Now as I enter my final year of college, I am again back at CCBC. Around December of last year, I found out that I needed an internship in order to complete the requirements for a degree in Professional Writing.  Now, until mid-July, I can be found in CCBC’s marketing department as an intern. Again, without the help of the Community College of Beaver County, I would not be where I am today.

-Katie Fisher


Reflection as I finish my time at CCBC…

It is shocking to think that I will be graduating tomorrow after being at CCBC for two years in the business administration program. Time surely does fly, and leaving CCBC to go onto my next school will certainly be a bittersweet transition. I am going to be transferring to IUP in the fall to major in Marketing and minor in Spanish. I hope to obtain my Master’s Degree and then possibly continuing on to pursue my Doctorate. Looking back, I will forever be grateful for the opportunities, connections, and experiences that I have had here at CCBC.

When I first decided to come to community college, I was unsure about what to expect. There are always people who will tell you that the quality of education at a community college level is not equivalent to that of the education at a four year institution. This, my friends, is completely false. I feel that the education I have received here has prepared me extremely well to be successful at IUP. There is no doubt in my mind that CCBC was a great place to start my education. I have had great teachers who have always been extremely helpful and kind. I have made friends that I am confident I will have for a lifetime.

Also, there are so many opportunities for scholarships, volunteer work, and internships through CCBC. It is just vital to make sure to keep informed on everything that is happening on campus so you never miss out on anything.

No matter where life takes me, I will always be proud to call myself a graduate from the Community College of Beaver County. I hope that after your time as CCBC students, you can say the same for yourselves.

-Liana, student blogger

The End of an Era

After completing my finals for this semester, and finishing my last few volunteer hours, my time as a student ambassador for CCBC is coming to end. I have to say, I am a bit sad to no longer be a part of this amazing group of people. I have spent the last two years having all of these fantastic opportunities to better myself and the world around me.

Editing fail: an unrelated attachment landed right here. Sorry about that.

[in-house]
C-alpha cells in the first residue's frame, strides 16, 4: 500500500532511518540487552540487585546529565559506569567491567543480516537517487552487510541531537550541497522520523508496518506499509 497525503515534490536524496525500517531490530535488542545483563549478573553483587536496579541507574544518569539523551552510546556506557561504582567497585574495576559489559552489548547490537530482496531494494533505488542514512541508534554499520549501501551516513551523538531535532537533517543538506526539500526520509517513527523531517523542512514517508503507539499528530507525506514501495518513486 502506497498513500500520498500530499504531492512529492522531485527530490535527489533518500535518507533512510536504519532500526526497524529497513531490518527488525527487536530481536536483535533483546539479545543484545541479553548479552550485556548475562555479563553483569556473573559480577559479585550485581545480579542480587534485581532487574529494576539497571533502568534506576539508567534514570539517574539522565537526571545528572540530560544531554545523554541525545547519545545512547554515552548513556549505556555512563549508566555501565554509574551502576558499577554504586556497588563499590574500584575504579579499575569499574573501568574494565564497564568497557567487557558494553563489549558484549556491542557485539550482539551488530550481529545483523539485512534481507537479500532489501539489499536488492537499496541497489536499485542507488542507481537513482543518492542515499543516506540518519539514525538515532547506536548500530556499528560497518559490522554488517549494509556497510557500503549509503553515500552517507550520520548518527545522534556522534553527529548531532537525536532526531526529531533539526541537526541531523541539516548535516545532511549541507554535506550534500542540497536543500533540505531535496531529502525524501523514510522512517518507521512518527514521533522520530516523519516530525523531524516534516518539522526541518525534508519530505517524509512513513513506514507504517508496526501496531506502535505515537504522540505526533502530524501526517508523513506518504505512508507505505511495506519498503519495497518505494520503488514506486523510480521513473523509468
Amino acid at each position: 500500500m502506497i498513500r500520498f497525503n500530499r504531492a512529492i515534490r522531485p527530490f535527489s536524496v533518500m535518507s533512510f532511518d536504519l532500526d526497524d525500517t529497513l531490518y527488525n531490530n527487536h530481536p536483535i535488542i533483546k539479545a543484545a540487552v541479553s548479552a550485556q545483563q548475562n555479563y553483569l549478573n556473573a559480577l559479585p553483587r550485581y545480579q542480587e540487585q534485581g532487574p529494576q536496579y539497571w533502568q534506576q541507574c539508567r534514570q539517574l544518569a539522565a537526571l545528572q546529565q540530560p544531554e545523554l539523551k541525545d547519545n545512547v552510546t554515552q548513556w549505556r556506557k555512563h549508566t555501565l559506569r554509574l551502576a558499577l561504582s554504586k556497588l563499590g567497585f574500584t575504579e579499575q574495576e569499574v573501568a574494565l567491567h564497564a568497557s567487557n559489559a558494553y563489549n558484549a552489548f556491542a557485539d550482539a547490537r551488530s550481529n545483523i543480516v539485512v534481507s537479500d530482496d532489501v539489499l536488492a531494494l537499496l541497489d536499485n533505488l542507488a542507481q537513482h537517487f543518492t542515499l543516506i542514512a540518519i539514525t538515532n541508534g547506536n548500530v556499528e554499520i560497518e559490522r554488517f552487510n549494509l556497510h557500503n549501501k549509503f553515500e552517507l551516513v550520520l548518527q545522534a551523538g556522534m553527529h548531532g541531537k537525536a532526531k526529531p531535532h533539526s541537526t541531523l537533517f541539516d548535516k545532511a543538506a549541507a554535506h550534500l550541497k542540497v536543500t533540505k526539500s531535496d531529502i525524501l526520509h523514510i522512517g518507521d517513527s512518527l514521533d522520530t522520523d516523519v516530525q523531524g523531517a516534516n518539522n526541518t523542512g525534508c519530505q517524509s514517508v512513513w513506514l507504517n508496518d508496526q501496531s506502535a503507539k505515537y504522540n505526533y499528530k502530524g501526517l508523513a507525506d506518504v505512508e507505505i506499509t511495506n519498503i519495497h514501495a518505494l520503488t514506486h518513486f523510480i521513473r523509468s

My time as a student ambassador has made my first two years of college such an fun experience. I met a ton of new people, got to help with a wide range of activities like the Veteran’s Breakfast and New Student Orientation, and become a well rounded college student. This has helped me become more of a responsible student and person.

My future advice for the incoming freshmen and new student ambassadors is to not take it for granted. This is such an amazing program that CCBC offers some of its students and you have to take advantage of it. You should try and help with every opportunity that is given to you because it is not just a chance to get your volunteer hours but also a chance to help out the community, learn new skills, and meet your fellow CCBC classmates.

I do want to thank the student ambassador coordinator, Sandy May, for all that she has done for me. She has made this experience so worthwhile and I’m so appreciative. If you ever need a thing, she will always go out of her way to help you out.

-Samantha, student blogger


During your senior year of high school, you probably heard the term “senioritis”. It is a term used for the seniors that get this condition; the condition that makes you almost give up in the sense. You don’t want to do any more homework, study, or even go to school because you know the end near.

I personally got this condition in high school and I am convinced that I kept the condition going into college as well. Everyday that I have class it is a constant battle of making myself actually go. I wake up and think to myself, “will this class really matter?” “will that paper really make a change on my grade?”or “maybe they will accept it late?” The battle usually ends with me getting up and doing my work, but it is only getting worse as the semester is coming to an end.

So, I am here to remind you, and myself, that you have to keep going on. No matter how badly you want to give up and forget about your work, you have to keep studying because FINALS are just around the corner.

You may think to yourself that these last few weeks won’t affect your grade “that much,” but if you get a bad grade on only one test, it can change the result of your entire grade. Nobody wants this, so keep on pushing through the next few weeks because it may drag on, but you will definitely regret it if you give up now.

End the semester stronger than you started it; make your time count!

-Jacqueline, student blogger